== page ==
The 25th edition KIDS COUNT Data Book, a state-by-state report on children’s well-being issued by the Annie E. Casey Foundation, finds that Rhode Island ranks 26th in the nation for overall child well-being (1st is the best and 50th is the worst). Rhode Island ranked last in New England, following Massachusetts (1), Vermont (2), New Hampshire (4), Connecticut (7) and Maine (14).
The 2014 KIDS COUNT Data Book provides a comprehensive portrait of how children are faring in the U.S. as a whole and in each of the 50 states. The Data Book and state-by-state rankings are available on the Casey Foundation website, with supplemental data available in the KIDS COUNT Data Center. Data Center users can create rankings, maps and graphs for use in publications and on websites, and view real-time information on mobile devices.
According to the 2014 KIDS COUNT Data Book, there were improvements nationwide in many indicators in the health, education and safety areas:
Economic progress still lags across the country, even after the end of the recession. Since 1990, there has been an increase in the child poverty rate, as well as the percentage of children growing up in poor communities.
“On several fronts, we’ve seen the difference that smart policies, effective programs and high-quality practice can make in improving child well-being and long-term outcomes,” said Patrick McCarthy, the Foundation’s president and CEO. “We should safety, education and decline in teen birth rate since 1990 all be encouraged by the improvements in many well-being indicators in the health, education, and safety areas. But we must do much more,” he added. “We should strengthen our commitment and redouble our efforts until every child in America develops to full potential.”
Rhode Island’s national rankings for child well-being State rankings are based on an index of 16 indicators in four key areas. While Rhode Island ranks 26th in the nation for overall child well-being (the same ranking as 2013), rankings were also issued for the four key areas:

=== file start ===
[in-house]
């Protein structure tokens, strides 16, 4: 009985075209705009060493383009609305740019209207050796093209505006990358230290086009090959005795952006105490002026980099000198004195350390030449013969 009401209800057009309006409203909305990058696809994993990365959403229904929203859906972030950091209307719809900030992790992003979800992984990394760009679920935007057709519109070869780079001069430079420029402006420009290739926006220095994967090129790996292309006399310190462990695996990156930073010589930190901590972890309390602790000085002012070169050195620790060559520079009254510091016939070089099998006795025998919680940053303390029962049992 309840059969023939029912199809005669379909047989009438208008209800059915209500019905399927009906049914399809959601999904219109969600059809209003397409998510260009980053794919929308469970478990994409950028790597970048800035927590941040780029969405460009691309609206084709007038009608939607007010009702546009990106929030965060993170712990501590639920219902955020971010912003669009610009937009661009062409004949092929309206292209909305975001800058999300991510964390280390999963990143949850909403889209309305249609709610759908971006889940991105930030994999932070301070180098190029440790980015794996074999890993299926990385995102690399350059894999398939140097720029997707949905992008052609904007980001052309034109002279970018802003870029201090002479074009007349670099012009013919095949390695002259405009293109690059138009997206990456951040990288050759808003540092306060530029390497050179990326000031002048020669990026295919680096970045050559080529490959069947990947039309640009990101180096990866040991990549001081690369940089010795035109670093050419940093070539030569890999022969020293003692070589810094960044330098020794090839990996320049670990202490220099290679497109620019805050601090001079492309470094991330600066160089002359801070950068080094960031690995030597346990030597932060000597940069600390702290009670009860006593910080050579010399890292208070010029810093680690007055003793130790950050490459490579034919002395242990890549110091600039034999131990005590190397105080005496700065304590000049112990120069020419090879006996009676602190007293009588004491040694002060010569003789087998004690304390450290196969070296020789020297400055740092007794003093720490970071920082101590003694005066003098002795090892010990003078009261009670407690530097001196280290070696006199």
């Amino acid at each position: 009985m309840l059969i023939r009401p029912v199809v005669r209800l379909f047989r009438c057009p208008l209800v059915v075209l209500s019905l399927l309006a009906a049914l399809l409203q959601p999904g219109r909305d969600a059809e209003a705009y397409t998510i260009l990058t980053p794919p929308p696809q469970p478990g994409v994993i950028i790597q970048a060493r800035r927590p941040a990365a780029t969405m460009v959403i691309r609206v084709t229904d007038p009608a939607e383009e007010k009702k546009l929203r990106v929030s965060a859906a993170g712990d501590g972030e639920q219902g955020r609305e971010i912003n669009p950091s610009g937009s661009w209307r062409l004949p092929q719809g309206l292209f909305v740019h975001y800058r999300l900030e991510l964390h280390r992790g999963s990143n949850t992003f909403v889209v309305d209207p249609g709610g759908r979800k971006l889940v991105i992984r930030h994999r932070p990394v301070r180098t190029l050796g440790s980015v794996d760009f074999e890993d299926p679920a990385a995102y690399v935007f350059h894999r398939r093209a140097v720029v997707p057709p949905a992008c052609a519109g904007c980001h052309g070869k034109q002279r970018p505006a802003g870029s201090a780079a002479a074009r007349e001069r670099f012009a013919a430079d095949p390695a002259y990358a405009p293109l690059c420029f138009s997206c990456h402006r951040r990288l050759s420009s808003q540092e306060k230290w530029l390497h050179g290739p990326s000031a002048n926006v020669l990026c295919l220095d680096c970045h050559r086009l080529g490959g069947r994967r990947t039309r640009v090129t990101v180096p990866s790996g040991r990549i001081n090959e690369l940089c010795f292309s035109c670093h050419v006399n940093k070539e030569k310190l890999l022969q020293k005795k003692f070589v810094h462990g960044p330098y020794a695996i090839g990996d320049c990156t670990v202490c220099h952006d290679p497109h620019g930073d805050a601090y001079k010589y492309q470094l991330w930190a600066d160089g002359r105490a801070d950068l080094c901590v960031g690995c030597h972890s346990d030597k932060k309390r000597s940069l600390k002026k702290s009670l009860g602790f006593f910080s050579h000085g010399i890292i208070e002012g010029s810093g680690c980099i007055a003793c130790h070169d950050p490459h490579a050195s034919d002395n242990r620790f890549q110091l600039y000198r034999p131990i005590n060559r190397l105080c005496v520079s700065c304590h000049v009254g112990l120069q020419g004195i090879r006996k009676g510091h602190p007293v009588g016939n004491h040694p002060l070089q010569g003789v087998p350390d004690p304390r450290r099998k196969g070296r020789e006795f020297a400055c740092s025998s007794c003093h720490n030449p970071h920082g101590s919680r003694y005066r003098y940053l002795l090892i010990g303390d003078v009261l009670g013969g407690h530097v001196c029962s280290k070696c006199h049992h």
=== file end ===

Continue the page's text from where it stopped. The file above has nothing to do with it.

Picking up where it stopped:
Indicators of child well-being in Rhode Island
There were several indicators on which Rhode Island improved.
Rhode Island has low rates of uninsured children (Health)
“The fact that more children have health insurance demonstrates Rhode Island’s commitment to children’s well-being,” stated Elizabeth Burke Bryant, executive director of Rhode Island KIDS COUNT. “By covering our most vulnerable children and their families through RIte Care, Rhode Island has continued to make the health and well-being of our future generation a priority.”
Decrease in Children in Families without a High School Diploma (Family and Community)
Improvements in Reading and Math Skills (Education)
Despite gains in several health and education indicators, the percentage of Rhode Island children whose parents lack secure employment increased.
Increase in Children Living in Families without Full-Time Parental Employment (Economic Well-Being)
“The fact that more Rhode Island children are living in families without a full-time employed parent shows that the negative economic impacts of the recession continue to be felt among Rhode Island families,” said Burke Bryant. “Rhode Island must work toward ensuring that parents have strong job skills for stable, good-paying jobs, while at the same time increasing access to high-quality education for all children so they will have the education and skills to compete when they are adults.”
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